Tuesday Nights in 1980  – ★★★★
I would like to thank Cathy at 746books for recommending this book to me after I compiled list 7 Great Novels Revolving Around Visual Art. Tuesday Nights in 1980 presents New York City’s art scene of 1980. At the centre are three people whose destinies collide in the background of creative bohemia filled with liberties of all kinds, boundless artistic inspiration and ambition, and spurs of unusual creativity: James Bennett is a misunderstood person and a renowned art critic who has synaesthesia, a condition which means that he experiences ideas, people and objects as colours or a combination of colours; Raul Engales is a “free spirit” and up-and-coming Argentinean artist who left behind in his country one past better not recalled; and Lucy Olliason is a girl from Idaho who has just recently arrived to NYC and is open to everything and anything. Evocatively, even if exaggeratedly, Molly Prentiss captures in her story the thrill of being young and artistic in NYC, which itself starts to undergo many changes. Amidst obsessive art-making and pleasures of falling in love, there are also a transitory nature of success, creative doubts and personal tragedies.
Prentiss introduces each character in turn, including their background stories, before focusing on instances that tie them together. New York is portrayed in the most flamboyant colours, a city that has just embarked on a new decade and is full of hope, awaiting changes. It is also that New York of the early 1980s which Tom Wolfe in The Bonfire of the Vanities  described as being populated by reckless “masters of the universe” and permeated with sky-high levels of ambition and optimism. The art scene is also seen as rapidly changing: “The world, especially the art world, was changing…The city was handing out promises, dangling fame in front of even the most radical artists’ noses; in turn, a sharpness was being dulled. The brilliant bohemia he’d discovered when he’d moved to the Village had been ratcheted up a notch; pop had paved the way for commercialism and plastic and shine; there was a new air of possibility and a new wave of capital coming in, which gave the scene a new edge; There was the notion, now, that one could make it…” [Prentiss, 2016: 42-43]. In fact, Jean-Michel Basquiat (1960 – 1988), who was a real artist from humble origins specialising in street/neo-expressionist art in New York, made his name internationally famous virtually overnight. The three increasingly inter-dependent characters in Prentiss’s story are all striving for recognition and validation, but their precise aims and methods are all slightly different.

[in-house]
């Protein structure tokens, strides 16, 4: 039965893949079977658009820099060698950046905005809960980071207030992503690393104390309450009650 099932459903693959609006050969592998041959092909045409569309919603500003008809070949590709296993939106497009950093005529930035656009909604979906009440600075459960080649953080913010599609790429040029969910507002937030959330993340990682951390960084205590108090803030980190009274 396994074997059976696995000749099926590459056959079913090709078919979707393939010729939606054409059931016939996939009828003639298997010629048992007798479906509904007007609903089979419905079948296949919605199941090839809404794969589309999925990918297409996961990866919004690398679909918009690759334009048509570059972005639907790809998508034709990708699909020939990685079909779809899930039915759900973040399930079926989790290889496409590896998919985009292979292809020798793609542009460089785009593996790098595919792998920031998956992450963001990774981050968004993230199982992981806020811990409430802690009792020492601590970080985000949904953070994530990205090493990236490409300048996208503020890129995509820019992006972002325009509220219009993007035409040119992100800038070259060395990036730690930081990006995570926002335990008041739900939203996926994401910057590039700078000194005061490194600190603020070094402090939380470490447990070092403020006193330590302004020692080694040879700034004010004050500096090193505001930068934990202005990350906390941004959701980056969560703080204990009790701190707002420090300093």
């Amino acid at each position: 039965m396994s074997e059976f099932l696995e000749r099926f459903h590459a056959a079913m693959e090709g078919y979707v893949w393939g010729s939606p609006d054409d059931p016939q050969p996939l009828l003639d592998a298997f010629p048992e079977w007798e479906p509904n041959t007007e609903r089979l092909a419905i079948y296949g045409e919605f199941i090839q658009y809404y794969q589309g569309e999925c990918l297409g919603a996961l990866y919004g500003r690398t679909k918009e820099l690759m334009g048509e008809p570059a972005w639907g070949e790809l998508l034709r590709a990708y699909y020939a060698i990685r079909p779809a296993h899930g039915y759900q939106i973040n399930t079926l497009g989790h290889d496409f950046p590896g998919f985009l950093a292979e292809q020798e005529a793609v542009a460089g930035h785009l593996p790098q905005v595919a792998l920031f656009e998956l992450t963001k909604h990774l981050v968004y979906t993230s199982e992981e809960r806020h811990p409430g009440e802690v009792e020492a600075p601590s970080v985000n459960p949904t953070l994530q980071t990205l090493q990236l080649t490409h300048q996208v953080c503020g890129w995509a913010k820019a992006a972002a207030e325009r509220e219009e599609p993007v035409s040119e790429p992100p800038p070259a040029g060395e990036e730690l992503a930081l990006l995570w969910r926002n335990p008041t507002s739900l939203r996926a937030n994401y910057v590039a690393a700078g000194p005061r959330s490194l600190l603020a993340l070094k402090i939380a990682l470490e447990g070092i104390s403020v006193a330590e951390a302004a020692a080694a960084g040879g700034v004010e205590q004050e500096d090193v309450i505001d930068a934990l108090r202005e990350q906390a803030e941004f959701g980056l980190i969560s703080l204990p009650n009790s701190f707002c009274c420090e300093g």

The downside of the book is that loose threads (both character and story-wise) do not come together in a satisfactory fashion towards the end and there is a fair share of “forced” tragedies happening. The three characters are immensely interesting, but also quite stereotypical, and, in its second half, the story is full of generalisations and banalities. There are elements of exaggeration and unreality, and the already done-to-death theme of a love triangle hardly helps.
Although Tuesday Nights in 1980 is not a perfect novel, it is a memorable debut which captures astutely both New York’s hectic art scene of 1980 and the all-consuming, uncertain nature of art-creation. Besides, it is written with a punch, rhyme and directness which I absolutely love in contemporary literary fiction.
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